Kentucky Fried Chicken (KFC), an American fast-food restaurant chain, topped Twitter trends in Kenya on Wednesday, January 4 after it emerged that the franchise does not use potatoes grown in Kenya in preparing fries for sale.
Kenyans wondered why the fast-food chain imports potatoes from abroad, yet there is a produce surplus in the Kenyan market.
The hash tag “boycott KFC” rose to the topmost spot, with a majority of the at least 2,200 tweets sent out asking for KFC to relook into its potato acquisition policy.
The business had announced on Twitter on Tuesday morning that it had run out of potatoes because “Kenyans loved KFC chips a little too much in December”, causing the shortage.
KFC imports potatoes from Egypt, saying there’s no supplier in Kenya who trades large quantities of pre-cut sliced blanched frozen potatoes.
In an interview with the Business Daily on Monday, KFC chief executive officer for the East African market, Jacques Theunissen, said Kenyan farmers were yet to undergo training on producing potatoes that meet the standards set by the franchise.
“The reason we cannot buy local at the moment is all suppliers need to go through the global QA approval process and we cannot bypass that even if we run out to ensure that our food is safe for consumption by our customers,” he said.
The KFC East Africa boss said the shortage would be resolved by Wednesday, January 4, saying scarcity of potato supply had been occasioned by the Covid-19 crisis.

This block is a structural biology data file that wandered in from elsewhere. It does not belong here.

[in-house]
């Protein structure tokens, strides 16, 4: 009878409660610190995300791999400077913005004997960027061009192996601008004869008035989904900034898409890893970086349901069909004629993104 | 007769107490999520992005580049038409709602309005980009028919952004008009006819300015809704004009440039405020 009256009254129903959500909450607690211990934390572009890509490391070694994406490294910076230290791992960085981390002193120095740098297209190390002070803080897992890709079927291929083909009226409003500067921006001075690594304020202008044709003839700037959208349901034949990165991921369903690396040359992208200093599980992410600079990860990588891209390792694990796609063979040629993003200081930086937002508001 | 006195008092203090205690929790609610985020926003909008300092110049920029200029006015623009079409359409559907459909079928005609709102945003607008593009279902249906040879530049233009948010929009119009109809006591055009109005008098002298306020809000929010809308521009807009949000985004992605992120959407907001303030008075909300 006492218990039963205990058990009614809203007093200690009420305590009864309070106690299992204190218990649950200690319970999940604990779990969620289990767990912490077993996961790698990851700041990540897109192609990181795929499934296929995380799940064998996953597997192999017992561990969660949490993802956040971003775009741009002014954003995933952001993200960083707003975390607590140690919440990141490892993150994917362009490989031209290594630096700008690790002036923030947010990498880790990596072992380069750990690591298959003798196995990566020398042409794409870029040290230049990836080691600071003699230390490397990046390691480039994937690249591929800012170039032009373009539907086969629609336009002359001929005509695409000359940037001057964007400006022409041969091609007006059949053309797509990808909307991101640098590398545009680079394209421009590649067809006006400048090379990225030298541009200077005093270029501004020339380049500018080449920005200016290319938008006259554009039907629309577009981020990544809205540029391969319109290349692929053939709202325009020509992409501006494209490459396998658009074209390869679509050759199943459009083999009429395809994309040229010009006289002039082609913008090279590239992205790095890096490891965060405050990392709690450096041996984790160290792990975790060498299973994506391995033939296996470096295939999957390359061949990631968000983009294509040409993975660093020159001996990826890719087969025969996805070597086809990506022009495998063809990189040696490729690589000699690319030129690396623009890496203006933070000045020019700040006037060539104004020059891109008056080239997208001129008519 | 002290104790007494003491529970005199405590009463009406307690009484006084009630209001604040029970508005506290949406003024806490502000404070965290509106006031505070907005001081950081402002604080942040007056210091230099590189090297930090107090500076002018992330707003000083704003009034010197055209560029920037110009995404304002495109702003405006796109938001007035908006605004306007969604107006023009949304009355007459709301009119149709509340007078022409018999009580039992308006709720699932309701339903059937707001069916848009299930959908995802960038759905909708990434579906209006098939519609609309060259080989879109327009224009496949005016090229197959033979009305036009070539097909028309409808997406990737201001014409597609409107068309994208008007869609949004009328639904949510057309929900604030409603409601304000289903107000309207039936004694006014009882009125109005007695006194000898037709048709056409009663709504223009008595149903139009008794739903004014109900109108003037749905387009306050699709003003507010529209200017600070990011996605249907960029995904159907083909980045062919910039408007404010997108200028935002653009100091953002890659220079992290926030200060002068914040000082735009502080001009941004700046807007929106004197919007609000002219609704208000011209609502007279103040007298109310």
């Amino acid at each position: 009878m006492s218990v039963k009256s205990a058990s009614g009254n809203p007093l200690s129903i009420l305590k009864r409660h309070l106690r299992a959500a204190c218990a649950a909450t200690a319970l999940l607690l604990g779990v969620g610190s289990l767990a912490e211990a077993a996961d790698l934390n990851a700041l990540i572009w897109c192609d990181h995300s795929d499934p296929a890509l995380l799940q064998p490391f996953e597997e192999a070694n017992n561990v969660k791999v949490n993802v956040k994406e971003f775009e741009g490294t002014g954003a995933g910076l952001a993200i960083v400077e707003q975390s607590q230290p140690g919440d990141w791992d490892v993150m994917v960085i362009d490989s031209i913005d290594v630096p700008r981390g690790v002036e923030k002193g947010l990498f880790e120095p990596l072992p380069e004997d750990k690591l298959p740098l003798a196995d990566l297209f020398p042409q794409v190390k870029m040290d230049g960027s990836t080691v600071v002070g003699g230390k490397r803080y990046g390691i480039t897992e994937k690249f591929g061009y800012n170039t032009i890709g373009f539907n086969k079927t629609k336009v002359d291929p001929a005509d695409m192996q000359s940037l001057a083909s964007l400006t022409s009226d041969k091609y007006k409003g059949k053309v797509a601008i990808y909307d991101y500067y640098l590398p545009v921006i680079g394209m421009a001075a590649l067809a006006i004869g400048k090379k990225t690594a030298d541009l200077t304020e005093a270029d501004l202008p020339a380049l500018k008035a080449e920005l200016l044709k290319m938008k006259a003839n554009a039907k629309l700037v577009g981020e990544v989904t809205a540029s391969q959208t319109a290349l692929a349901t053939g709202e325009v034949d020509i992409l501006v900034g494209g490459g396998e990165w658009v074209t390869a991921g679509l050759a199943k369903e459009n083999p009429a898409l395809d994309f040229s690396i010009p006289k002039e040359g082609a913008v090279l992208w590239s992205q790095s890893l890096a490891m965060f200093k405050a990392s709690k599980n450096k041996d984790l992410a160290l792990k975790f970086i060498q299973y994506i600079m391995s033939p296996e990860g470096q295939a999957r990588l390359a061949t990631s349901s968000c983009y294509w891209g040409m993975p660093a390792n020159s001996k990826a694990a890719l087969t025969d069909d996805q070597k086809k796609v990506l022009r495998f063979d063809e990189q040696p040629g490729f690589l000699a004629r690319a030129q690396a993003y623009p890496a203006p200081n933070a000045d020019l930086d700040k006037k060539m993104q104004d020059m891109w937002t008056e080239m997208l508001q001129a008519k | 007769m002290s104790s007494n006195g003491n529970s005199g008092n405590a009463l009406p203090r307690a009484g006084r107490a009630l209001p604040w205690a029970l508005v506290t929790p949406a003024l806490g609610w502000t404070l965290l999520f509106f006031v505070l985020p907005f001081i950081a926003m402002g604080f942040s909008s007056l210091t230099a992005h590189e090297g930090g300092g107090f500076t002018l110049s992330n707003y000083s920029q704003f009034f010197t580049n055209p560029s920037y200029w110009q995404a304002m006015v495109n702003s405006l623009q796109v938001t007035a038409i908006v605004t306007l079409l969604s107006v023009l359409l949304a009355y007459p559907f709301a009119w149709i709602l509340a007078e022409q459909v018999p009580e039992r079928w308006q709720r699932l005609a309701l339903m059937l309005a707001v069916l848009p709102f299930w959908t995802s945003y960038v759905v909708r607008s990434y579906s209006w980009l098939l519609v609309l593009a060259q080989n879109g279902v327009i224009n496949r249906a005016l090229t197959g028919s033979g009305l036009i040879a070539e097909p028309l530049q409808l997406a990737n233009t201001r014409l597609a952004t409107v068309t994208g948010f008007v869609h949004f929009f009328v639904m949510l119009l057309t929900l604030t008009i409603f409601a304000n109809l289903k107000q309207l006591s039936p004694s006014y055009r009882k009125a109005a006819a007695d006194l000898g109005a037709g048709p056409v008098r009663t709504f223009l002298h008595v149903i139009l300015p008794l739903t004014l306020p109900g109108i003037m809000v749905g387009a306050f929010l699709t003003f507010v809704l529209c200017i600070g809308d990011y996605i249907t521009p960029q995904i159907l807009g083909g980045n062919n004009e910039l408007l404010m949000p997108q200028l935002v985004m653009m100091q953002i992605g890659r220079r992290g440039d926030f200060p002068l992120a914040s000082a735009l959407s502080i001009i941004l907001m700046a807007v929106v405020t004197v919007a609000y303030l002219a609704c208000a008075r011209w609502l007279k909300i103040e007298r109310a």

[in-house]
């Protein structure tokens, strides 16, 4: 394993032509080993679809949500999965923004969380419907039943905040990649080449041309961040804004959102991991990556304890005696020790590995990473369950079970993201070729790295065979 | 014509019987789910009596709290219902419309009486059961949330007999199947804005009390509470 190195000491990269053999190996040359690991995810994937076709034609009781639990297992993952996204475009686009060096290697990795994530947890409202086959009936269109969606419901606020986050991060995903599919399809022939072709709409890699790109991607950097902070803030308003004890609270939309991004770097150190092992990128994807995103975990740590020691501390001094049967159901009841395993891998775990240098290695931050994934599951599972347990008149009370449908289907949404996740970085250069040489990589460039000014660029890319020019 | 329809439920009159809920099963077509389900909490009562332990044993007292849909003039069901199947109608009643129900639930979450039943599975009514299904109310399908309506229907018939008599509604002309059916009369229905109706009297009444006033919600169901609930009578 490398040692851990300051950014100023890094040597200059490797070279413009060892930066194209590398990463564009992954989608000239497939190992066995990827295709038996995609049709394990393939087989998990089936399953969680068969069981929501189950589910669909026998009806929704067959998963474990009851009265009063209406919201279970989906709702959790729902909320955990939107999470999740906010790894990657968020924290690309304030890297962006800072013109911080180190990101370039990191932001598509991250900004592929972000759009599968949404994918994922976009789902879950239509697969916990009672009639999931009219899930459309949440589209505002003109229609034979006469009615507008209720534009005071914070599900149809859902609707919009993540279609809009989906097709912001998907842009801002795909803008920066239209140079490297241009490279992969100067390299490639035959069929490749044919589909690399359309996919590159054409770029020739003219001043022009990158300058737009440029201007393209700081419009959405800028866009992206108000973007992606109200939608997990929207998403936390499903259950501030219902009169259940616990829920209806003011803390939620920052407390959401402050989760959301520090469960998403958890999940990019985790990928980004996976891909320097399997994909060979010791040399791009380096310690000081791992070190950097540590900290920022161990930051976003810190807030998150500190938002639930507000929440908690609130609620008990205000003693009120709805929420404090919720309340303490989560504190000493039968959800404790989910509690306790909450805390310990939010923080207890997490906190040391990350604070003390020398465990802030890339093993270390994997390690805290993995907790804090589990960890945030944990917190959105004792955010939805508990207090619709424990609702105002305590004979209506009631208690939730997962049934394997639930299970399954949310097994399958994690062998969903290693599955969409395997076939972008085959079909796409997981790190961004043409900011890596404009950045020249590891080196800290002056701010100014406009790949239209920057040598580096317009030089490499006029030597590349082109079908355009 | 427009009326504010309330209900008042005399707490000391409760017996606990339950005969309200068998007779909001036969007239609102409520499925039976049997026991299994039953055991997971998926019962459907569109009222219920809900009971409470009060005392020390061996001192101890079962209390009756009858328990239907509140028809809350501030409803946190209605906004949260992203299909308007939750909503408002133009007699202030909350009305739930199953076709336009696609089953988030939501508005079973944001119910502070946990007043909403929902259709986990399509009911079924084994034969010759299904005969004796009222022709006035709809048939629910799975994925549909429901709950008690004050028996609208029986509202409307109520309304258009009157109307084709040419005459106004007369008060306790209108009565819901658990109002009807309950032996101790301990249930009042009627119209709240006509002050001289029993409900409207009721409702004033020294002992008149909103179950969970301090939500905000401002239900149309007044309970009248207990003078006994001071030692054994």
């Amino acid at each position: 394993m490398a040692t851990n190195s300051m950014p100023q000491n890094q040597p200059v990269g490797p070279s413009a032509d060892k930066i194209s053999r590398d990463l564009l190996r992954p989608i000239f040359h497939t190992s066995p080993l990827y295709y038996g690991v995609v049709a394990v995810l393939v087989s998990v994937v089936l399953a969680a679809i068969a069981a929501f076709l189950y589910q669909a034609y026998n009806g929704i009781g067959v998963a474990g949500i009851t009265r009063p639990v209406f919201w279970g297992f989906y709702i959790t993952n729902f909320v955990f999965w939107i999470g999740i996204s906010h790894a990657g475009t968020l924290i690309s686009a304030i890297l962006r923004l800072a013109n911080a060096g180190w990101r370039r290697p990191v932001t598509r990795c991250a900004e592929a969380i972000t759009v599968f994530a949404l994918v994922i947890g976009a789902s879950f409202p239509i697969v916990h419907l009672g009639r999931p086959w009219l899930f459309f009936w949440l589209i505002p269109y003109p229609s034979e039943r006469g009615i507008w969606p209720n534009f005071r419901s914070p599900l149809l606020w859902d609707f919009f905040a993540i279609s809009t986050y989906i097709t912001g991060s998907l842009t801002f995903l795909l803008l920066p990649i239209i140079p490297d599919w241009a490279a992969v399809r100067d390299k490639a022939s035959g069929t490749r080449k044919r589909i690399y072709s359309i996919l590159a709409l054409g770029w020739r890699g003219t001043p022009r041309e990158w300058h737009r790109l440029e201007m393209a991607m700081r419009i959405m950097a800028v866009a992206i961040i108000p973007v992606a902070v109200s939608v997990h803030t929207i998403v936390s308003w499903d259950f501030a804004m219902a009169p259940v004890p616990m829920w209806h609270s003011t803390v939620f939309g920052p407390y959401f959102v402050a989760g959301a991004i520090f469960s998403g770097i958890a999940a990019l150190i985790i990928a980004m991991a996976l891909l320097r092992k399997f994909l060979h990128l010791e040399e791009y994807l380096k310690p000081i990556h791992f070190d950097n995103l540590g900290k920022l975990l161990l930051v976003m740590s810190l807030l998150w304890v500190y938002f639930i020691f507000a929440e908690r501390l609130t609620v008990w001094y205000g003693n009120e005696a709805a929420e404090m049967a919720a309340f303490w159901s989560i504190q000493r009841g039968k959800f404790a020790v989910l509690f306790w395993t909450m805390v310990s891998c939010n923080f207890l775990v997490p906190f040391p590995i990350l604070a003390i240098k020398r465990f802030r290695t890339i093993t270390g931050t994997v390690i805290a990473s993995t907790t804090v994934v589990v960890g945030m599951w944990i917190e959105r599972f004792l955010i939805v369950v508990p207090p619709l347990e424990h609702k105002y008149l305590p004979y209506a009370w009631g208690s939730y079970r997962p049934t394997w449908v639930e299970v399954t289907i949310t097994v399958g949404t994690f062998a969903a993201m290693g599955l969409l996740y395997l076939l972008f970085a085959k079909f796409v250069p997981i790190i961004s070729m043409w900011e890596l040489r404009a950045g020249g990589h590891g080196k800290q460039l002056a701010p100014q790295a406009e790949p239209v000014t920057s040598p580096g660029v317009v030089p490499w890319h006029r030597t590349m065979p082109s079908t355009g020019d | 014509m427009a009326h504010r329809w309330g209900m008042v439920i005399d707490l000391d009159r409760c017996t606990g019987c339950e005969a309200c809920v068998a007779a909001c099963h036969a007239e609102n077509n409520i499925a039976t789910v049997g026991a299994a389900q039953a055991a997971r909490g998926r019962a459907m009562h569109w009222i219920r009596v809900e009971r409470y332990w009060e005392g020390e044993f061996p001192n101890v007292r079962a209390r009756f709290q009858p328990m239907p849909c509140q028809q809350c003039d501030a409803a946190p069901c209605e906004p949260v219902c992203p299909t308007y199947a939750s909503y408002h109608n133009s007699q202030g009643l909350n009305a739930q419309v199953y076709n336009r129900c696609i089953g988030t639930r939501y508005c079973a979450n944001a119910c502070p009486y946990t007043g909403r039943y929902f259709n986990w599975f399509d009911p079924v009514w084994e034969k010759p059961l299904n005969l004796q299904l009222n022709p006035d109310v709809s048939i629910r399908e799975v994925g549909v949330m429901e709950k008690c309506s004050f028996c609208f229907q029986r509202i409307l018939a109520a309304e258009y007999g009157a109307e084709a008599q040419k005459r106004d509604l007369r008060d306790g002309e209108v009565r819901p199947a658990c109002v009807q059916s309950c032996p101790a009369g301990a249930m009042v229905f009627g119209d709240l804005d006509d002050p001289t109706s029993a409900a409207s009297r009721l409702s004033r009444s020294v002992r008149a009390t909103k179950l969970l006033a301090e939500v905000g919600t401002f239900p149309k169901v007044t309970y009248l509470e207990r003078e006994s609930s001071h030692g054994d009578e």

“It has to do with delays in shipping lines due to the Covid-19 situation. Ships have been delayed for more than a month now, but we are working hard to restore as the first containers are arriving in the port tomorrow (Wednesday, January 4),” Theunissen told Business Daily.
Other KFC meal products including ugali, buns, chicken and coleslaw are however available, the franchise said on Twitter.
The KFC potato shortage comes even as local farmers continue to struggle with an oversupply of the produce.
The farm gate price of the 90kg bag of potatoes has recently hit an all-time low of between Sh450 and Sh600 in Molo, Nakuru County.
Nakuru County, according to the census results of 2019, had the highest number of households that grow potatoes. Other major potato-growing counties include Nyandarua, Nyeri, Kiambu, and Murang’a.
However, according to data from the Observatory of Economic Complexity (OEC), a visualisation tool for international trade data, the main source of Kenya’s imported potatoes is the Netherlands, which supplies nearly 90 per cent of the tuber.
India was the largest source of imported potatoes globally, supplying 10.4 per cent of the food crop.
Potatoes are Kenya’s second most important food crop, after maize. The quantity of potatoes produced in the country decreased to 1.9 million bags last year from two million bags in 2019, official data shows.
However, a decline in effective demand due to job losses saw a kilo of the crop retail at an average price of Sh67.3 last year, a drop of 5.34 per cent from Sh71.1 in 2019.
“People who were eating out find it cheaper to eat from home,” said Timothy Njagi, a research fellow at Tegemeo Institute, a public policy think-tank.
However, the demand for potatoes in fast-food joints surged after the easing of the social distancing rules, peaking in December as Kenyans went for eat outs with friends and families.
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